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Thursday, April 22, 2010
Ship Crew Member Pleads Guilty for Obstruction of U.S. Coast Guard Pollution Investigation

The chief engineer of a cargo vessel registered in the Republic of Panama pleaded guilty in federal court in Corpus Christi, Texas, for obstructing a U.S. Coast Guard investigation into the illegal overboard discharge of polluted wastewater as well as failing to keep accurate pollution control records, the Justice Department announced today.

John Porunnolil Zacharias, the chief engineer of the M/V Lowlands Sumida, a 37,689 gross ton bulk carrier cargo ship, pleaded guilty yesterday to a violation of the Act to Prevent Pollution (APPS) for failing to maintain an oil record book and to an obstruction violation for providing inspectors with a false engine room sounding log, and for altering a center fuel oil tank by installing a "dummy" sounding tube to conceal the contents of the tank

Zacharias, as the chief engineer, was responsible for the supervision of the engineering officers, the fitter and the motormen working in the engine spaces of the Lowlands Sumida. He was also responsible for assuring that the oil record book accurately recorded the handling of oily waste on the ship including the processing of oily waste water through the ship’s oil-water separator and the operation and maintenance of the oil-water separator.

On Oct. 6, 2009, the U.S. Coast Guard conducted a port inspection of the Lowlands Sumida.   During the inspection they received information from one of the crewmen alleging that a chief  engineer was using the center fuel tank to store oily waste water and that the waste water was then discharged overboard by tricking the oil content meter on the ship’s oil water separator.

Zacharias admitted to the altering of a center fuel oil tank through the installation of a "dummy" sounding tube.  The "dummy" sounding tube would show the tank as empty when measured, even though there was liquid in the tank.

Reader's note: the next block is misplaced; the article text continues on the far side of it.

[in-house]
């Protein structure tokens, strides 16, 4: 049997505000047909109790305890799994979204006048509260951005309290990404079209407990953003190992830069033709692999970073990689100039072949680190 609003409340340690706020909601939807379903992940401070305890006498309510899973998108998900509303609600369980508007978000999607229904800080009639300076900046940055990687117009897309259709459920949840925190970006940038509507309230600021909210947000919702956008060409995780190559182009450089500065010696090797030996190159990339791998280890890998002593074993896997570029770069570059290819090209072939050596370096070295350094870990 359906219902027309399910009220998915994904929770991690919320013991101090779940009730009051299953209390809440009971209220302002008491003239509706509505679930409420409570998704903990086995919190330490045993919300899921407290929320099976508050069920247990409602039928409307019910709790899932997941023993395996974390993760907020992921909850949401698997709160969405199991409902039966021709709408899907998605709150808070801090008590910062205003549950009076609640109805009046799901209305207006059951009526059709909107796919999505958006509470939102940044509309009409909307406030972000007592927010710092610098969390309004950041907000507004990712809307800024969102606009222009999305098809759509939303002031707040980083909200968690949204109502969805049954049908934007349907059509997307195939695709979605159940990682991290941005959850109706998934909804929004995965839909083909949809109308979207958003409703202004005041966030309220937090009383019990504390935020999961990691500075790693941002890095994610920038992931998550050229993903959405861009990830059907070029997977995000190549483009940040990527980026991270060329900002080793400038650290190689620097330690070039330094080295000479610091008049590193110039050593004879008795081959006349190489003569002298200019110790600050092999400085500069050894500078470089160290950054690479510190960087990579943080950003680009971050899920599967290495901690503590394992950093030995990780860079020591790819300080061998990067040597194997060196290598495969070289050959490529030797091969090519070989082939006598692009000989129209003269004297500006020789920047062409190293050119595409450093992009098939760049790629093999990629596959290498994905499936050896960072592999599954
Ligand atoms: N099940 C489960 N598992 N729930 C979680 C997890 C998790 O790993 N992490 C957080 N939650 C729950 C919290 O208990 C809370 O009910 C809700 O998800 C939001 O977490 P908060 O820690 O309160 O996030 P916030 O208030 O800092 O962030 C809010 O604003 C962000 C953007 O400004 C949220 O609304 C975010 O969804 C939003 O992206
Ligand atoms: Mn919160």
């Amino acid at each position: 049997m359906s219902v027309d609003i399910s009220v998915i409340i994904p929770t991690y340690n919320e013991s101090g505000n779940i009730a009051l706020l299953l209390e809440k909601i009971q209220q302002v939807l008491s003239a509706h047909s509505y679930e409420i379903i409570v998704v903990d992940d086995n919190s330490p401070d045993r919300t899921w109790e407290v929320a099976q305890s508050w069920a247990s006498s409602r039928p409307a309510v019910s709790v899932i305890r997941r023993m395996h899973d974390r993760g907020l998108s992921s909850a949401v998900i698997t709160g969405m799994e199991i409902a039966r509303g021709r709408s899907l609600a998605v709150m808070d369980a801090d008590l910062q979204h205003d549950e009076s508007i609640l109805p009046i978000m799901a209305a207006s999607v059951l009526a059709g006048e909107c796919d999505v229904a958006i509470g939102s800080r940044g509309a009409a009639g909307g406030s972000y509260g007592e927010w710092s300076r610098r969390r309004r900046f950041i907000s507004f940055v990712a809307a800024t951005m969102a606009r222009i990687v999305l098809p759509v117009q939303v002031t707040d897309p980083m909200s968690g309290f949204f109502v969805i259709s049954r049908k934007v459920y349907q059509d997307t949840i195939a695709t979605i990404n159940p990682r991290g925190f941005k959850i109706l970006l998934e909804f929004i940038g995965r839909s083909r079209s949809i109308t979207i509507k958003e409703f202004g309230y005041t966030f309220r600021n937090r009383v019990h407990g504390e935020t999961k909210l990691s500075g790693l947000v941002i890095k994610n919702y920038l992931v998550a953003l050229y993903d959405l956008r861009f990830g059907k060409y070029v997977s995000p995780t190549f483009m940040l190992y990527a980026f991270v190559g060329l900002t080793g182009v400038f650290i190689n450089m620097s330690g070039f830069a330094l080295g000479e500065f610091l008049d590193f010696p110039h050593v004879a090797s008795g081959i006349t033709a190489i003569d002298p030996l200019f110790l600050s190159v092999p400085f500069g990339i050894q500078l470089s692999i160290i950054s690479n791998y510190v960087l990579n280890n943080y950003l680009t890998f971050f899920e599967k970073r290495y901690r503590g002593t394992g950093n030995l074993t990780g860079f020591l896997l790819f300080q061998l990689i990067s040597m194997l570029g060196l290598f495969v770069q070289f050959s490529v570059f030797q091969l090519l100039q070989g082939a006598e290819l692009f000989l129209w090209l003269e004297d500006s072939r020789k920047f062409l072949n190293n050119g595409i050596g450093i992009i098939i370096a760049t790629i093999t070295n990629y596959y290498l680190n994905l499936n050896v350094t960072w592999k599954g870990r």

Large commercial ships, such as the Lowlands Sumida, are required by APPS to maintain a record known as the oil record book to document the movement, tank to tank, and the disposal of, all oil that has originated in the engineering spaces on the ship. Oily bilge waste waters, which accumulate in the lower-most part of the ship, can only be discharged overboard if the wastes are processed through a machine known as an "oil water separator" which ensures that the water discharged overboard contains no more than 15 parts per million (ppm) of oil. Zacharias admitted to discharging oily waste water that exceeded the 15 ppm limit from the ship and not recording the discharges in the oil record book.

Zacharias is scheduled to be sentenced on July 7, 2010.

The case is being investigated by the Coast Guard Investigative Service, the Environmental Protection Agency Criminal Investigations Division in Region VI and the Texas Commission on Environmental Quality. The case is being prosecuted by the Environmental Crimes Section of the Department of Justice and the U.S. Attorney’s Office for the Southern District of Texas.

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Environment and Natural Resources Division
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